Group demands Virginia leaders ‘make amends’ for racism

Posted at 8:31 PM, Feb 26, 2019
and last updated 2019-02-26 20:31:07-05

RICHMOND, Va. – The General Assembly ended Sunday, but the scandals facing top state officials still linger at the Capitol, and groups are calling for action.

A group working to end racism called for Gov. Ralph Northam, Attorney General Mark Herring and Senate Majority Leader Thomas Norment — who all have been linked to racially offensive behavior — to attend workshops on dismantling racism, allow localities to remove Confederate monuments and “make amends” for their past.

Earlier in the month, it was brought to light that Northam, Herring and Norment were all associated with separate and unrelated instances of blackface years before they were elected into office.

  • Northam’s page in his 1984 medical college yearbook showed a racist picture of a person in blackface standing next to a person in a Ku Klux Klan costume. Northam was also nicknamed “Coonman” in his Virginia Military Institute college yearbook. Northam apologized initially for the photo, and the next day denied that he knew anything about the image prior to it being published by news media. He then admitted to darkening his face with shoe polish to dress as Michael Jackson for a dance contest in 1984.
  • Herring admitted to wearing blackface to a college Halloween party in 1980.
  • Norment was one of the editors of a 1968 VMI yearbook that used the N-word at least once and showed photos of students in blackface.

Virginia Organizing, an organization based in Charlottesville that fights against injustice, demanded Northam, Herring and Norment make changes that better support black people, while acknowledging Virginia’s racist history.

In a press release, the organization called for officials to:

  • Require the cabinet and executive branch staff to go beyond “sensitivity training,”’ and be required to attend a Dismantling Racism workshop.
  • Suspend the Dillon Rule, to allow localities to remove monuments that honor the Confederacy from public spaces, or decree that such monuments be removed.
  • Stop the construction of a natural gas compressor station in the historic African-American community of Union Hill in Buckingham County to begin addressing the glaring issue of environmental racism.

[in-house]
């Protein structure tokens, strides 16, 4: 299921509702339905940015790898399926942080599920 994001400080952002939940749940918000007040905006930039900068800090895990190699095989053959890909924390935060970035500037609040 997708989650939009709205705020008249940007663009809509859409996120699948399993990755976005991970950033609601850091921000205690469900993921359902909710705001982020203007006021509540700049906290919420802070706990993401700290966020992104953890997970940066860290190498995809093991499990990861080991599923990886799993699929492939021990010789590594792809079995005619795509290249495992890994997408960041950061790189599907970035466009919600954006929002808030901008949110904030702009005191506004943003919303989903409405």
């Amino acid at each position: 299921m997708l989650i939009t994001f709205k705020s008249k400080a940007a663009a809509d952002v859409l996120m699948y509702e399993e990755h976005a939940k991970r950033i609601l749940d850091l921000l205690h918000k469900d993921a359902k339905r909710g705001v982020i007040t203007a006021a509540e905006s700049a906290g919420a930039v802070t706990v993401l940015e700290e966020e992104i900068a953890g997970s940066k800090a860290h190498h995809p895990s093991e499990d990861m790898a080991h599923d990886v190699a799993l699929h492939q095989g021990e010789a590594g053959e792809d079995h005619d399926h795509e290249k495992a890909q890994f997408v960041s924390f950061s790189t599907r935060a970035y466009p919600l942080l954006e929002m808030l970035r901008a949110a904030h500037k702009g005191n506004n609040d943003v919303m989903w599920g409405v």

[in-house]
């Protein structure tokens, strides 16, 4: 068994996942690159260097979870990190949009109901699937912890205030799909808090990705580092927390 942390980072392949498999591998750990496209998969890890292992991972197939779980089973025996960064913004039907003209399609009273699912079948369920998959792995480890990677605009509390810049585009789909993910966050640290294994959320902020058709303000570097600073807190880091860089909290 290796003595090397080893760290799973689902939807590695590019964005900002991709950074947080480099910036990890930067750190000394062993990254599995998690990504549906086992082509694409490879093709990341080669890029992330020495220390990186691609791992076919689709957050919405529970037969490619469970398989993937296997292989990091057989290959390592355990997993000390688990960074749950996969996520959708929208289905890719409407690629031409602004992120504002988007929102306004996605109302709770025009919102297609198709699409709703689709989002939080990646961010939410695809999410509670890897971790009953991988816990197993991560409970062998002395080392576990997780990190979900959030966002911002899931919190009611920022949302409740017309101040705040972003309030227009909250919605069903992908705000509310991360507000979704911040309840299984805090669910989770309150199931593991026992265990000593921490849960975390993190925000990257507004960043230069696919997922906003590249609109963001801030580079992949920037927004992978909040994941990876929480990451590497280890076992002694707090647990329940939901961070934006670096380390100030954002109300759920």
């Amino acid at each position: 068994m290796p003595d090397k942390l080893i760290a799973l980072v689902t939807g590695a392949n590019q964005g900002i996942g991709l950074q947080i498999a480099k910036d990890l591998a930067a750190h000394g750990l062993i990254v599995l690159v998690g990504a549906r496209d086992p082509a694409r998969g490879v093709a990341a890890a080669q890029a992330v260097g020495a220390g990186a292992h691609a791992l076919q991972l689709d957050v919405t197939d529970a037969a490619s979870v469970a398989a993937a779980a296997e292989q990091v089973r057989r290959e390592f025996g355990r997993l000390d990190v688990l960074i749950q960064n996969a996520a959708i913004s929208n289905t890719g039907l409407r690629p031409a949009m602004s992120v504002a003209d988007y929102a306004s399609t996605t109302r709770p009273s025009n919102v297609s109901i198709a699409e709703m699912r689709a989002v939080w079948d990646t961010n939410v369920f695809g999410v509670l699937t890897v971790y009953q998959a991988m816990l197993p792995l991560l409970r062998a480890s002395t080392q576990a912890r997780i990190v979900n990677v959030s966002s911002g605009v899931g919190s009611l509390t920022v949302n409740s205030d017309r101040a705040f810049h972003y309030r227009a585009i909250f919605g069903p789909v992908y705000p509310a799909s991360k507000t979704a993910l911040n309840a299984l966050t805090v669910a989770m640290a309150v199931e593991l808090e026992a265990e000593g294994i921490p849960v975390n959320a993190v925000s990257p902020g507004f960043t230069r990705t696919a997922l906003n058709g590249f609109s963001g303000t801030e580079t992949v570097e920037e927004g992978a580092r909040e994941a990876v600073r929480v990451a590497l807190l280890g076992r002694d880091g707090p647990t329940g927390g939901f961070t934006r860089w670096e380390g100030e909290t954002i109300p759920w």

• Champion funding for restorative justice in public schools (to help dismantle the school-to-prison pipeline that hurts so many of children, especially African American boys, students with disabilities, and gender non-conforming girls).
  • Work with localities to fund and establish efficient and effective public transit systems connecting low-income communities and communities of color with job, educational and technical training sites.

“Simply asserting that the past is the past will not dispel our sense of betrayal and alarm,” said Del McWhorter, the group’s chairperson. “We need to see concrete evidence of genuine commitment to racial justice, to confronting and righting the wrongs of the past.”

McWhorter called for the removal of 223 Confederate monuments scattered throughout the state. For that to happen, the suspension of the “Dillon Rule” would be necessary. The Dillon Rule was established by the Virginia Supreme Court 31 years after the Civil War and limits local governments’ authority to pass ordinances only when the General Assembly allows; localities need state permission to erect and remove statues.

Whether to remove Confederate monuments in Virginia has been a long-standing debate, with Richmond’s Monument Avenue often at the center of it. Monument Avenue was specifically designed to commemorate Confederate leaders Robert E. Lee, J.E.B. Stuart, Jefferson Davis, Stonewall Jackson and Matthew Fontaine Maury.

Arguing beyond blackface, the organization demanded that Northam stop what the organization considers racist policies. Many groups want Northam to halt the controversial plan to build a $7 million natural gas compressor in Union Hill, a predominantly black neighborhood. Virginia Organizing said that needs to be the first step to address environmental racism.

In January, the Virginia Air Pollution Control Board approved a permit that would allow the construction of the compressor. Opponents of the bill are worried that the exhaust from the compressor could lead to environmental consequences to those who live there. Northam received criticism for removing two board members, who opposed the compressor, before the vote.  The board members terms had expired but were allowed to participate in the vote prior to their removal.

The state leaders have also been invited to attend a “Dismantling Racism” workshop held by Virginia Organizing. The workshops, according to the group, use exercises based on “personal experiences, shared learning and critical thinking on societal institutions,” to provide a better understanding of race relations.

“If these past racist actions express these men’s current commitments, attitudes, or unconscious affiliations in any way, we believe they have no place in public office,” McWhorter said. “There is no room in democratic government for white supremacy.”

By Arianna Coghill

Capital News Service